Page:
Thursday, April 01, 2004

Shin Dig

The Shins/The Duke Spirit/Exist, Carling Academy 2, Birmingham, March 31 2004.

The 6Music roadshow hit town last night, and Steve Lamacq (one of the few people I've ever seen who likes he's been drawn by Matt Groening) himself was performing the introductions for the three bands playing under the 'In The City' banner. First up were local act Exist, all the way from West Dudley (a crucial distinction, this, as we wouldn't want to get them mixed up with those diametrically-opposed scenes in North, East or South Dudley, oh no) who sent a demo off to SL a few months back and now find themselves on national (albeit digital) radio. While I applaud the general idea of giving a local band such an opportunity, it then seems a shame that they're only given four songs to play, making it all smack of a token exercise. Exist's songs all sounded like Oasis covering 'She Sells Sanctuary' to me, and while there may well be a market for that sort of thing, I personally wouldn't sign 'em up on the basis of what I heard. But then, if I was a music executive, I would have shown The Darkness the door, so what do I know?

Next up, were The Duke Spirit, who I know Mr Lamacq was particularly looking forward to seeing because I was earwigging at the bar (notebook in hand, like I've seen them doing in the movies). They've just finished recording their debut album proper (after last year's mini 'roll, Spirit, roll') and this show gave them the opportunity to give some fresh air to these newly-polished gems. Most of the band look sharp but all eyes are on lead singer Liela Moss: imagine a tomboy Bjork with long blonde hair and Mick Jagger's legs and you're somewhere near getting the picture of the best frontperson in British Rock'n'Roll since Liam Gallacher. It is inconceivable that Liela will not become a major star in the near future, and judging by the quality of the choons on display she may well bring The Duke Spirit along in her slipstream. By the end of a storming version of 'Red Weather' the band have single-handedly brought some much-needed sex, filth and devastation back to the UK indie scene, like the Velvet Underground as fronted by the bastard daughter of Mick Jagger and Marianne Faithful.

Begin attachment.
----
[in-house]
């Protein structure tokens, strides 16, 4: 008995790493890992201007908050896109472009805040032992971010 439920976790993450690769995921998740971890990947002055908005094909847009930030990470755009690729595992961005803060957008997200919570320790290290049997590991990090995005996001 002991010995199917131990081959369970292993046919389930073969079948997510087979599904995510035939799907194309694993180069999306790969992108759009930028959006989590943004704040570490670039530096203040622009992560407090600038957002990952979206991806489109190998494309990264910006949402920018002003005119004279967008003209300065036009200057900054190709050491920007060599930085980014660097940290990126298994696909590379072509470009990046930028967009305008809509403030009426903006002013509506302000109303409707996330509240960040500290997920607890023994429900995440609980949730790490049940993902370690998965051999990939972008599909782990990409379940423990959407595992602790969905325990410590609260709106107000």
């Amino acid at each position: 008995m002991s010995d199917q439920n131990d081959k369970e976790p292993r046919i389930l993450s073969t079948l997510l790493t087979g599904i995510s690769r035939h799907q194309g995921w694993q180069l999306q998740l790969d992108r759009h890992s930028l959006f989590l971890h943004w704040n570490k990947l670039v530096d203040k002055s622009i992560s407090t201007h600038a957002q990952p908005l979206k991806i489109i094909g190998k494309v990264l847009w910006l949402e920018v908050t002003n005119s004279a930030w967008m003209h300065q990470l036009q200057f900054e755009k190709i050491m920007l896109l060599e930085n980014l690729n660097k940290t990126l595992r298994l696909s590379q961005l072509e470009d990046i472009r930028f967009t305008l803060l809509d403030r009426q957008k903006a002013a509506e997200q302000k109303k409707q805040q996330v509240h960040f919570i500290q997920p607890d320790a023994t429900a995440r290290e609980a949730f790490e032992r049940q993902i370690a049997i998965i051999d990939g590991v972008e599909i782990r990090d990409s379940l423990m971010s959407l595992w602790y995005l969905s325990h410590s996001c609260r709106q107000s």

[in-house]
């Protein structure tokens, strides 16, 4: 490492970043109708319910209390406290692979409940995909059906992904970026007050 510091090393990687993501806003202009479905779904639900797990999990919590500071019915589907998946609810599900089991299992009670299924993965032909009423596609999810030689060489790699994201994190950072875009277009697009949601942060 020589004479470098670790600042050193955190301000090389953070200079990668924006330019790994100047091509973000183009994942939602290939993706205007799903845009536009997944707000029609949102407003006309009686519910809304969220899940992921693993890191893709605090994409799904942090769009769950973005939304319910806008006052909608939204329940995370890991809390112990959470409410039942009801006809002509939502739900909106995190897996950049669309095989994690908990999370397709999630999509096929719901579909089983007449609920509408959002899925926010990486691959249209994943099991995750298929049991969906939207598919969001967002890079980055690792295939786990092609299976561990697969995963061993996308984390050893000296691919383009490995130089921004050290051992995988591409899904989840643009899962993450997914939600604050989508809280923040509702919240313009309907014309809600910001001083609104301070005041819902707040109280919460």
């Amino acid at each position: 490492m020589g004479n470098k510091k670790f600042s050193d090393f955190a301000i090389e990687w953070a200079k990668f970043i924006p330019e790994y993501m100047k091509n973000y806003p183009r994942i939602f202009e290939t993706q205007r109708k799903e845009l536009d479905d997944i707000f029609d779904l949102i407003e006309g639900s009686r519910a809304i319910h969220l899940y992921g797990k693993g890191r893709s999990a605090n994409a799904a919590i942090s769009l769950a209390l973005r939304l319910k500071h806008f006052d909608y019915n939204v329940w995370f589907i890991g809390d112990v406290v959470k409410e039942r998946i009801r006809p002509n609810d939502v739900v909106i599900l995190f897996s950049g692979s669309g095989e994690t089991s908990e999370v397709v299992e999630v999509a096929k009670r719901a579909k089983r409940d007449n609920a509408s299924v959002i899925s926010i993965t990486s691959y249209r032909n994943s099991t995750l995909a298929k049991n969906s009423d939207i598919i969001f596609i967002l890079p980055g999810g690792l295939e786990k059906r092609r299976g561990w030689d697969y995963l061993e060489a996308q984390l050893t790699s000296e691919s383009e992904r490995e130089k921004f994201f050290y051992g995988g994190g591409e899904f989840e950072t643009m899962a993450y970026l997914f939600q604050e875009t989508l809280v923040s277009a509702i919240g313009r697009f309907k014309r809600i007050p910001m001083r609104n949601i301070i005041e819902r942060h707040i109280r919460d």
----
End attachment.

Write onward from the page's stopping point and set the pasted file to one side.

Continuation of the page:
A shame then, that the crowd seem strangely unresponsive - maybe they've been scared shitless in the presence of genuinely freaky rock 'n' roll, as perhaps people don't go to a Shins gig looking for a boner? As The Shins themselves recognise, they're not exactly the cutest looking group on the planet, which partly explains why they don't get much NME coverage and why the venue is only half full, despite their second album 'Chutes Too Narrow' winning plaudits everywhere and emerging as the most successful album ever released by Sub Pop Records over in the States. This gig is the first leg of their first-ever tour outside of the US, so it's a big opportunity for many to find out what all the transatlantic buzz is all about.